Books by Pat Jordan

A.K.A. SHEILA WEINSTEIN by Pat Jordan
MYSTERY THRILLER
Released: Aug. 1, 2003

"The silly, weightless intrigue is only an excuse for an endless round of fantasy scenes in which females with silicon enhancements and without underwear, supplemented by equally enthusiastic gay supporting players, are constantly sinking to their knees in homage to His Majesty."
Operating under still another name, that naughty 48-year-old Sheila Ryan (A.K.A. Sheila Doyle, 2002) continues to fuel the same adolescent fantasies. Read full book review >
A.K.A. SHEILA DOYLE by Pat Jordan
MYSTERY THRILLER
Released: Aug. 1, 2002

"Still, you've got to have a warm spot for a thriller in which virtually everybody but the dog has at least one alias."
Once upon a time, Sheila Ryan was an aspiring actress—all right, her experience was limited to a single adult film—and acting teacher. On the day her friends take her to a Fort Lauderdale strip club to celebrate her divorce from Scott McKenzie, Esq., though, one of the male dancers catches her eye, and vice versa. Next morning she wakes up in bed with Robert Roberts ("Bobby Squared"), and from then on, nothing in her life is routine. When he's not honing his solo skills on the dance floor, Bobby and his partner Solomon Bilstein, a.k.a. Sol Rogers, make a living as freelance couriers of guns and money ("Drugs?" "Not if I can help it")—a profession that guarantees an eventful lifestyle for themselves, Bobby's dog Hoshi, and the newly made-over Sheila, who feels so little like the old gray Sheila that she celebrates by dubbing herself Sheila Doyle. Embroiled as innocent middlemen in a gun-selling deal between exiled Cuban gangster Juan Jose Medina and Reverend Tom Miller, or the Aryan Mountain Kirk, Bobby and Sol manage to get on Medina's bad side. But although the fearsome ganglord dedicates himself to their destruction, memoirist Jordan (A Nice Tuesday, 1999, etc.) provides only a season's worth of glamorous, fast-moving, weightless TV intrigue, TV dialogue, and cable-TV sex, all aimed squarely at the 12-to-18-year-old male demographic that doesn't read all that many novels. Read full book review >
A NICE TUESDAY by Pat Jordan
NON-FICTION
Released: June 1, 1999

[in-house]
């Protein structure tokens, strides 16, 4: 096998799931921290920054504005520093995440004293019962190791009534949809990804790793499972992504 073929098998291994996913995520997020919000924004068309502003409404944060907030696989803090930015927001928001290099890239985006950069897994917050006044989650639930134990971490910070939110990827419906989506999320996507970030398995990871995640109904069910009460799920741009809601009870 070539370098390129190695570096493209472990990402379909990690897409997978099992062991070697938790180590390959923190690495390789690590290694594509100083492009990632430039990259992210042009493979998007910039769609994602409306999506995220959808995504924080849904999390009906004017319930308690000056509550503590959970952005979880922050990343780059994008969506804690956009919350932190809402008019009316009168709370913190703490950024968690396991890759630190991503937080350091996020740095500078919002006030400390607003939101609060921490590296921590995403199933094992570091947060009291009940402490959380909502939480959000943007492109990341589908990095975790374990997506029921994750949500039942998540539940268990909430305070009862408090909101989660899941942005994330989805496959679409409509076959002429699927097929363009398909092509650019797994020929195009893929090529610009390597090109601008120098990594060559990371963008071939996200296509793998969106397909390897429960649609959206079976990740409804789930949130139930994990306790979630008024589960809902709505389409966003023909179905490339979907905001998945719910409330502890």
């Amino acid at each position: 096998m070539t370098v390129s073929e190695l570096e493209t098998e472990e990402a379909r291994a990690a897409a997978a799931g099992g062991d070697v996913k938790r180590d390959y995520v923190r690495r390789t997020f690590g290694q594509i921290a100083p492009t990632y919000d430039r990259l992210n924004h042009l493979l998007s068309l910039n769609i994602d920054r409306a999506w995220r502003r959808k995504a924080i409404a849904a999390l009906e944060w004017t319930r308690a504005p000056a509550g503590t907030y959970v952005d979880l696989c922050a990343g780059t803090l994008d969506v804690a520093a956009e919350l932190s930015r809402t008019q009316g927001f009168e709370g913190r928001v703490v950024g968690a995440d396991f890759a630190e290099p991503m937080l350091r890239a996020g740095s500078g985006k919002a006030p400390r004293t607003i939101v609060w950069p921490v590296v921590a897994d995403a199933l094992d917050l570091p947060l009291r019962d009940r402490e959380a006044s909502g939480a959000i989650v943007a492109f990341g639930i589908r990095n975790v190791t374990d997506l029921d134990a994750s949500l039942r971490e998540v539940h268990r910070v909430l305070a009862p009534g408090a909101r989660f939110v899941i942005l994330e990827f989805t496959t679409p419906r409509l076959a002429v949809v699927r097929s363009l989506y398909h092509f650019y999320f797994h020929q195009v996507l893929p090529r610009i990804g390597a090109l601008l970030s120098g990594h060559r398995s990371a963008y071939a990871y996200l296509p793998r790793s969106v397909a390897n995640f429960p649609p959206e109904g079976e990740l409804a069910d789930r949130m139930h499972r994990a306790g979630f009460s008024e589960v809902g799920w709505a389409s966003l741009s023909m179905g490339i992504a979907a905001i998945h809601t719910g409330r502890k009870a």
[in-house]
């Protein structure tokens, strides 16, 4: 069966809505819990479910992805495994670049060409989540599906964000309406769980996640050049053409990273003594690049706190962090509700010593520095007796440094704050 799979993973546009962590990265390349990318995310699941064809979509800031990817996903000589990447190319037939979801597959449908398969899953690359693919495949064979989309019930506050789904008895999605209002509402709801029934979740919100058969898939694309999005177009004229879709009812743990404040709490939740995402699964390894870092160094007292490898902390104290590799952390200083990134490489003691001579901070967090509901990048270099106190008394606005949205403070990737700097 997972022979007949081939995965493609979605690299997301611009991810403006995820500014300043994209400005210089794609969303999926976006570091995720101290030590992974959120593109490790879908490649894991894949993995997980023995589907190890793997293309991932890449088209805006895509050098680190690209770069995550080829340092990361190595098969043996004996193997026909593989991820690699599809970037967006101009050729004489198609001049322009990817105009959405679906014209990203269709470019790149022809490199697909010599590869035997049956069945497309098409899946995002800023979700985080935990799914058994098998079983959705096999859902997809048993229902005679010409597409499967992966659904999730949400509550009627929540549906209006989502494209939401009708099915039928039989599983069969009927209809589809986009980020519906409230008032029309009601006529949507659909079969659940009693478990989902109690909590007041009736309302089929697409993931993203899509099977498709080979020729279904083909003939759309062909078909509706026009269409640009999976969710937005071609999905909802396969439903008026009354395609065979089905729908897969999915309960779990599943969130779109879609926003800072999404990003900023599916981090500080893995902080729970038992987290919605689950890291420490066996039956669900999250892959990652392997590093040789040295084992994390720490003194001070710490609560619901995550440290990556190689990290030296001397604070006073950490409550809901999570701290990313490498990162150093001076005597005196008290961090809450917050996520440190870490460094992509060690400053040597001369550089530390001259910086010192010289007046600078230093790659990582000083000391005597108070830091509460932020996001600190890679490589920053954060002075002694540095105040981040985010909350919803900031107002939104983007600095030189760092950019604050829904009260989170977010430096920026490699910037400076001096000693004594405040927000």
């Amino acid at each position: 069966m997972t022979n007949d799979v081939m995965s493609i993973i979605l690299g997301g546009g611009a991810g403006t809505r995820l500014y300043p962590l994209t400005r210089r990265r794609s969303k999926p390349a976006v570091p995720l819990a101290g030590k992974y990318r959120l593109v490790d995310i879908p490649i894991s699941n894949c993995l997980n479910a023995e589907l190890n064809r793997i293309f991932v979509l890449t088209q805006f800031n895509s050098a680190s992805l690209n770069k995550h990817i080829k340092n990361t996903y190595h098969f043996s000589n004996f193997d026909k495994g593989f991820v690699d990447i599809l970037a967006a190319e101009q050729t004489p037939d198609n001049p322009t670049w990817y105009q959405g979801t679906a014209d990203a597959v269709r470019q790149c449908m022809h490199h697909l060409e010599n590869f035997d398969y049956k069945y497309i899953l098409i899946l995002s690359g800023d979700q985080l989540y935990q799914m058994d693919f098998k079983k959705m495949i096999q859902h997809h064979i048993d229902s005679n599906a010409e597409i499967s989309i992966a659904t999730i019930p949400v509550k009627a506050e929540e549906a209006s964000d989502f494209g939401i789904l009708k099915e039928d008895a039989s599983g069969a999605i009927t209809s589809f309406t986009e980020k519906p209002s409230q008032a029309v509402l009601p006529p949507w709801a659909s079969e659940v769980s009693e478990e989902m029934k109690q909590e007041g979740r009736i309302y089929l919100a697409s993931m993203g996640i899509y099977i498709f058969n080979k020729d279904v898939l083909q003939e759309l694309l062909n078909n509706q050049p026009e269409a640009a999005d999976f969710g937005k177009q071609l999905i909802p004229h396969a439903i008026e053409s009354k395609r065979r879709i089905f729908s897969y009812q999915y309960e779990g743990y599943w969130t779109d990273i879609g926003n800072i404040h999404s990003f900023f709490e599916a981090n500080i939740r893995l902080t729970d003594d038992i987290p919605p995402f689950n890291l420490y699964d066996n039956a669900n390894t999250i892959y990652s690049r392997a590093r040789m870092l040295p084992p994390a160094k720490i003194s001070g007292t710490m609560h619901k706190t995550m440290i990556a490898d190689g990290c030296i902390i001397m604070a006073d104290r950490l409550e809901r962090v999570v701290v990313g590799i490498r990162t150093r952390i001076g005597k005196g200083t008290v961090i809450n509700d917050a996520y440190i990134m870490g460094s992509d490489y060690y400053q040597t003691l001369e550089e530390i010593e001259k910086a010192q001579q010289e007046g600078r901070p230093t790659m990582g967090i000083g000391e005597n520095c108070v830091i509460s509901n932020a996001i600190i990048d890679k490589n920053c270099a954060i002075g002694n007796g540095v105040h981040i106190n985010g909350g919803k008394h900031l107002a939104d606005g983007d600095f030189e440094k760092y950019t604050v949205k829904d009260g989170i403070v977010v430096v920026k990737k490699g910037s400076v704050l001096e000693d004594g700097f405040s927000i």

Baseball serves as a secondary backdrop for this entertaining autobiographical account of a middle-aged man's pursuit of unfulfilled dreams. In the late 1950s, Jordan was a highly touted up-and-coming pitching phenom, but he managed only a few years of unsuccessful minor-league play. After leaving the sport in 1962, Jordan eventually became a freelance writer of articles and books (A False Spring, 1975, etc.), but despite his successes, he was still haunted by thoughts of what-could-have-been. Finally, at the age of 56, he returned to pitch one inning in a professional minor-league game for the Waterbury Spirit in Connecticut. While Jordan records vividly the chronology of this event and his physical and mental preparation for the challenge, the book is filled more with revelations of the author's past and with present-day anecdotes, as he tries to make sense of his life's time-worn journey. Some familiar sports names appear in the book, but it's the excellently drawn cast of colorful players in Jordan's life that dominate, including: Susan, his sensual and supportive wife; his older half-brother, George, a lawyer, whose unconditional love is mixed with wistful envy; and Brian LaBasco, the high school catcher who helps Jordan train and who reminds him of "the me I might have been." Even Jordan's pet dogs figure prominently: they teach him to love, genuinely and unabashedly. Jordan is a flawed and not particularly noble hero; in fact, his selfishness, weaknesses, and fears are revealed throughout. But this frankness is what gives overall credence to his story and ruminations, helped greatly by his skillful writing, which shifts easily from bawdy bravado to humor to insightful introspection. More a midlife coming-of-age memoir than sports book, a tale of growing older, of second chances, and of making peace with oneself. Read full book review >